A batch of petitions challenging a provision of the Insolvency and Bankruptcy Code (Amendment) Ordinance 2019, which was promulgated on December 28 last year, came up for hearing before a bench comprising Justices R F Nariman and S Ravindra Bhat.
The Supreme Court agreed to examine validity of the Centre’s decision to amend an IBC provision which introduced a threshold of at least 10 per cent of homebuyers in a project or 100 of the total allottees for initiating corporate Insolvency Resolution Process (IRP) against the realtor.
A Bench of Justice RF Nariman issued notice the ministries of finance, law and corporate affairs on the petitions filed by homebuyers and the Association of Karvy Investors, challenging the Insolvency and Bankruptcy Code (Amendment) Ordinance 2019. The apex court also asked parties to maintain a status quo with regard to the application filed by homebuyers for initiating insolvency proceedings in the National Company Law Tribunals.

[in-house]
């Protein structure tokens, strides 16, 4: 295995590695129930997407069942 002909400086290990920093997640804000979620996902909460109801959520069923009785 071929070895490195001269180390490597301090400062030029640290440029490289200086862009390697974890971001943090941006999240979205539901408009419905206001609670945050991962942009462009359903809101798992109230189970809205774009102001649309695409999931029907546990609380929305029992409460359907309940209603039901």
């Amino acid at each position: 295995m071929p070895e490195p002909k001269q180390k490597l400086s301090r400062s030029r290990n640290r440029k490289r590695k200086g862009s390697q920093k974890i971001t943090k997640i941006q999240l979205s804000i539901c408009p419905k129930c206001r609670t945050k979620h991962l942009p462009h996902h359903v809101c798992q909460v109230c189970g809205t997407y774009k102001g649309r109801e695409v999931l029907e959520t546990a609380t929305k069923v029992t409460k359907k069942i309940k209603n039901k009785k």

Challenging Section 3 of the ordinance, the petitions said the ordinance is in violation of Articles 14 (equality before law) and 21 (protection of life and personal liberty) of the Constitution as it had rendered buyers, who are financial creditors, bereft of remedy and also subjected them to discrimination by putting a precondition in the form of a minimum number of allottees of a particular project required for filing an application under Section 7 of the IBC for initiation of the IRP.
Petitioner Manish Kumar through its advocate Akash Vajpai also challenged the retrospective application of the ordinance with respect to the homebuyers’ plea before tribunals and also sought to declare section 3 of the ordinance unconstitutional.
One of the pleas said financial creditors already form a ‘class’ within creditors under the IBC and debt owed to them forms a ‘class’ under the Code.
Click here to read order: Manish Kumar Vs. UOI 13-01-2020